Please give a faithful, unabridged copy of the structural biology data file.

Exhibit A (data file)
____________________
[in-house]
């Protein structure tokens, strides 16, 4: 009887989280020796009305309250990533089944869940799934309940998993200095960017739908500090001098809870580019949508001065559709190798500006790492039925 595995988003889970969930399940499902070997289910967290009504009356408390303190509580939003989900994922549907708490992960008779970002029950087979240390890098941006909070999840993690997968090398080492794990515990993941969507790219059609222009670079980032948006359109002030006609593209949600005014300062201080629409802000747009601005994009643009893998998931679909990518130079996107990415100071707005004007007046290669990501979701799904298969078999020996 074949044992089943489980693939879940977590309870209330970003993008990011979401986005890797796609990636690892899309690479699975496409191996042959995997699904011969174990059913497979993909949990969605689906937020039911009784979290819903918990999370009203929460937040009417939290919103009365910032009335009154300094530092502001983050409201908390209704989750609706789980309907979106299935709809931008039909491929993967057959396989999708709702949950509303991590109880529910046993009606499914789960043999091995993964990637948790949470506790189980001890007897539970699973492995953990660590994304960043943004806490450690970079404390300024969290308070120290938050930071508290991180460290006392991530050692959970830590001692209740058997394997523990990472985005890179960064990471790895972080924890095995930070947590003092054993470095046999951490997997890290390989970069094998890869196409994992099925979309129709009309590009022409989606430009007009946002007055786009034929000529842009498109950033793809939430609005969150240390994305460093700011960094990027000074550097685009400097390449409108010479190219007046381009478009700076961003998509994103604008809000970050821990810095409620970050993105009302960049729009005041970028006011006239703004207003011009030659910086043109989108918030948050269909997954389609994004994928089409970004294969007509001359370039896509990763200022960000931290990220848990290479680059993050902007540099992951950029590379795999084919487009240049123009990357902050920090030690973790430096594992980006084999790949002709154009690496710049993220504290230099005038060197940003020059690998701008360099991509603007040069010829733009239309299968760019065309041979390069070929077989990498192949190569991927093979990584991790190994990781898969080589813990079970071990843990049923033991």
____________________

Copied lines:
[in-house]
């Protein structure tokens, strides 16, 4: 009887989280020796009305309250990533089944869940799934309940998993200095960017739908500090001098809870580019949508001065559709190798500006790492039925 595995988003889970969930399940499902070997289910967290009504009356408390303190509580939003989900994922549907708490992960008779970002029950087979240390890098941006909070999840993690997968090398080492794990515990993941969507790219059609222009670079980032948006359109002030006609593209949600005014300062201080629409802000747009601005994009643009893998998931679909990518130079996107990415100071707005004007007046290669990501979701799904298969078999020996 074949044992089943489980693939879940977590309870209330970003993008990011979401986005890797796609990636690892899309690479699975496409191996042959995997699904011969174990059913497979993909949990969605689906937020039911009784979290819903918990999370009203929460937040009417939290919103009365910032009335009154300094530092502001983050409201908390209704989750609706789980309907979106299935709809931008039909491929993967057959396989999708709702949950509303991590109880529910046993009606499914789960043999091995993964990637948790949470506790189980001890007897539970699973492995953990660590994304960043943004806490450690970079404390300024969290308070120290938050930071508290991180460290006392991530050692959970830590001692209740058997394997523990990472985005890179960064990471790895972080924890095995930070947590003092054993470095046999951490997997890290390989970069094998890869196409994992099925979309129709009309590009022409989606430009007009946002007055786009034929000529842009498109950033793809939430609005969150240390994305460093700011960094990027000074550097685009400097390449409108010479190219007046381009478009700076961003998509994103604008809000970050821990810095409620970050993105009302960049729009005041970028006011006239703004207003011009030659910086043109989108918030948050269909997954389609994004994928089409970004294969007509001359370039896509990763200022960000931290990220848990290479680059993050902007540099992951950029590379795999084919487009240049123009990357902050920090030690973790430096594992980006084999790949002709154009690496710049993220504290230099005038060197940003020059690998701008360099991509603007040069010829733009239309299968760019065309041979390069070929077989990498192949190569991927093979990584991790190994990781898969080589813990079970071990843990049923033991």